100 Bloody Acres - Review
It is not very often you can call a horror film charming and quirky but these are the two most prominent words that come to mind when writing about the new Australian indie horror/dark comedy ‘100 Bloody Acres’. Using a stereotypical depiction of country dwelling Aussie’s to both make the audience laugh and cringe at the same time, ‘100 Bloody Acres’ is a real treat.
A quick story breakdown: Reg (Damon Herriman) and Lindsay (Angus Sampson) have their own organic fertiliser business. Lately they have discovered a special ingredient to add into their fertiliser. When Reg comes across three stranded kids on their way to a music festival, opportunity comes knocking.
This simple premise is explored and expanded to the breaking point in ‘100 Bloody Acres’. Riffing on the oft used ‘backwoods psycho’ trope, the film rides the edge never tipping itself into full on comedy (although there are some great one-liners) and never really going too dark into the horror territory (although there are some gory moments). ‘100 Bloody Acres’ had me smiling nearly all the way through it without breaking out into any fits of laughter, but the film still maintained its aforementioned quirky and charming feel the entire way through.
The whole cast is uniformly very good. Sampson (Insidious) and Herriman (Justified) are great together, the latter providing the light comedy, the former providing the menace. Such is the chemistry between the two ‘villains’ that the film almost suffers when they aren’t on screen together. Herriman is such a fun presence in the film that you almost can’t wait to see him again. He has managed to lift what could’ve developed into a goofy sidekick role into a space that paints Reg not only as a pretty good (if not terribly misguided) bloke but a gentle soul… that clearly has some issues. That is not to say the Anna McGahan who plays Sophie, Oliver Ackland (James) or Jamie Kristian (Wesley) aren’t as good, it is just that they don’t carry the same chemistry - well McGahan and Herriman do, their scenes are very cute. Ackland (Wasted On The Young) and Kristian (Devil’s Gate) play very unlikable chaps with Wesley being particularly annoying playing a well-travelled but arrogant dick. You wonder why Sophie, a straight up hottie would be hanging out with these two.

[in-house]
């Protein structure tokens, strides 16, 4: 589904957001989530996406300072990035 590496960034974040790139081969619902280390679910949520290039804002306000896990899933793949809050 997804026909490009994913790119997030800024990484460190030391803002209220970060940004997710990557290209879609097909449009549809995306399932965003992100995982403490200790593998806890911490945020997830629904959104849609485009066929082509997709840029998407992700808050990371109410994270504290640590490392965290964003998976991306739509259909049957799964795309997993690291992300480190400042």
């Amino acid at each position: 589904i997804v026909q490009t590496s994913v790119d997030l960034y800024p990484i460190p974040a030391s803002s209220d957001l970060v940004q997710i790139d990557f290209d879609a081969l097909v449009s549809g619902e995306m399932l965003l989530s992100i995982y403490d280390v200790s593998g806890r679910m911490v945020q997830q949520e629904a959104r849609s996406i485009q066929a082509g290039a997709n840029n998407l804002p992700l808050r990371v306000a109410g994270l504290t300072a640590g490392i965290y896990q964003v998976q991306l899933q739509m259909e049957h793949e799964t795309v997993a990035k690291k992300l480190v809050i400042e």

The direction is good, with some inventive angles (without venturing into experimental or art-house style) but it is mostly kept simple – acid trips asides! Cameron and Colin Cairnes, who both wrote the film, manage keep the film flowing along nicely, albeit with maybe one or two slight diversions. The tracking shots were really good, especially considering what the budget would have been on this film. The writing in the film is sharp, with splashes that make it unapologetically Australian, which is great to see.
‘100 Bloody Acres’ is great fun. Not only have the Cairnes brothers created a great entry into the horror/comedy genre but they have done it without it seeming like it was forced or contrived. Big on comedy and carnage, this film deserves to be a success.
Follow Ryan on Twitter: @TigersMS78